This point hit me right between the eyes. I have absolutely been that optimist cheerfully encouraging a newbie to write documentation or write up a user testing report. After reading Guzdial's legitimate critique, I wonder: maybe there are pre-qualifying steps we can take to check whether particular open source projects do genuinely value user testing and/or docs, to see whether we should suggest them to newbies.

Speaking of open source: I frequently recommend Dreaming in Code by Scott Rosenberg. It tells the story of the Chandler open source project as a case study, and uses examples from Chandler's process to explain the software engineering process to readers.

When I read Dreaming in Code several years ago, as the story of Chandler progressed, I noticed how many women popped up as engineers, designers, and managers. Rosenberg addressed my surprise late in the book:

Something very unusual had happened to the Chandler team over time. Not by design but maybe not entirely coincidentally, it had become an open source project largely managed by women. [Mitch] Kapor [a man] was still the 'benevolent dictator for life'... But with Katie Parlante and Lisa Dusseault running the engineering groups, Sheila Mooney in charge of product management, and Mimi Yin as the lead designer, Chandler had what was, in the world of software development, an impressive depth of female leadership.....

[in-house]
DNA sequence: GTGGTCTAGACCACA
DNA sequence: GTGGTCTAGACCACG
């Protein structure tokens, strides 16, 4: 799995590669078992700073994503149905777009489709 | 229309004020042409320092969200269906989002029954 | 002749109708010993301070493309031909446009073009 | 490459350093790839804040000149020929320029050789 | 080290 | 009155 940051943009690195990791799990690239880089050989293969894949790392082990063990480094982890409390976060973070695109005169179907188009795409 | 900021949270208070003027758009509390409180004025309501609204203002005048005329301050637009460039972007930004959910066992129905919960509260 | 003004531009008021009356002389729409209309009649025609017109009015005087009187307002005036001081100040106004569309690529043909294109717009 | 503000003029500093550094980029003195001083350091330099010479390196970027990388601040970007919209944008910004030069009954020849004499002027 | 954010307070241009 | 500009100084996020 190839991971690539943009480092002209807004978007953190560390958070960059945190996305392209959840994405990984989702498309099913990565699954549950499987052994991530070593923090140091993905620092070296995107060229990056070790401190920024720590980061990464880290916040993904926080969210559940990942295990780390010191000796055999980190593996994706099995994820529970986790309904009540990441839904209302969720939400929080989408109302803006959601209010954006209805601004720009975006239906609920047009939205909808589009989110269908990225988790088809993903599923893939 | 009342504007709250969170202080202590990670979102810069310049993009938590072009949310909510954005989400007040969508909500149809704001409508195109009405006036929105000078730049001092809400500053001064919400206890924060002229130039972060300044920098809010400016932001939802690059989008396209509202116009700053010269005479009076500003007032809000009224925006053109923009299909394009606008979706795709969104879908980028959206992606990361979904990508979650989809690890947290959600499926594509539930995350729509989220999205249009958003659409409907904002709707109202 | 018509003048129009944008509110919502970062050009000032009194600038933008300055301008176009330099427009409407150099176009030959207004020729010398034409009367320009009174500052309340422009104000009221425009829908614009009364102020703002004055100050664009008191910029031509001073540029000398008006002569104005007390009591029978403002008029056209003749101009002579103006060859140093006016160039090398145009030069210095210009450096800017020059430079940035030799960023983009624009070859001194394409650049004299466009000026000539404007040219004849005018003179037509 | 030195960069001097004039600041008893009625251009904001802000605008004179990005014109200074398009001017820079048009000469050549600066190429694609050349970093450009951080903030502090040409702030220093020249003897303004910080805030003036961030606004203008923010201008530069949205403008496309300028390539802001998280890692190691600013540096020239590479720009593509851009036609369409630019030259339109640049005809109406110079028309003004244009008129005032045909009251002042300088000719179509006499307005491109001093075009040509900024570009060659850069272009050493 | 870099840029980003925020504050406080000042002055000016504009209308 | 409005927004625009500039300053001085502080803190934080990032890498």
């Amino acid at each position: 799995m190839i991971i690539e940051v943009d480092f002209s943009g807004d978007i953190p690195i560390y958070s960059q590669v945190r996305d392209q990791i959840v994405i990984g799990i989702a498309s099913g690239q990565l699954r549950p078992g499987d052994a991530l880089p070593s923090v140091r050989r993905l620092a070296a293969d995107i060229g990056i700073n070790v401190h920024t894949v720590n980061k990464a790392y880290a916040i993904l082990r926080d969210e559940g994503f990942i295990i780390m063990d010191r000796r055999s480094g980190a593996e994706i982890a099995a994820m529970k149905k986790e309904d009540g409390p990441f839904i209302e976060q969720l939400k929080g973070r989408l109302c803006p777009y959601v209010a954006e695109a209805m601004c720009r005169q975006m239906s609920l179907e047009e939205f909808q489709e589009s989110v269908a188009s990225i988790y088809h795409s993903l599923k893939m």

...No one at OSAF [Open Source Applications Foundation] whom I asked had ever before worked on a software team with so many women in charge, and nearly everyone felt that this rare situation might have something to do with the overwhelming civility around the office -- the relative rarity of nasty turf wars and rude insult and aggressive ego display. There was conflict, yes, but it was carefully muted. Had Kapor set a different tone for the project that removed common barriers to women advancing? Or had the talented women risen to the top and then created a congenial environment?

Such chicken-egg questions are probably unanswerable....


-Scott Rosenberg, Dreaming in Code: Two Dozen Programmers, Three Years, 4,732 Bugs, and One Quest For Transcendent Software, 2007, Crown. pp. 322-323.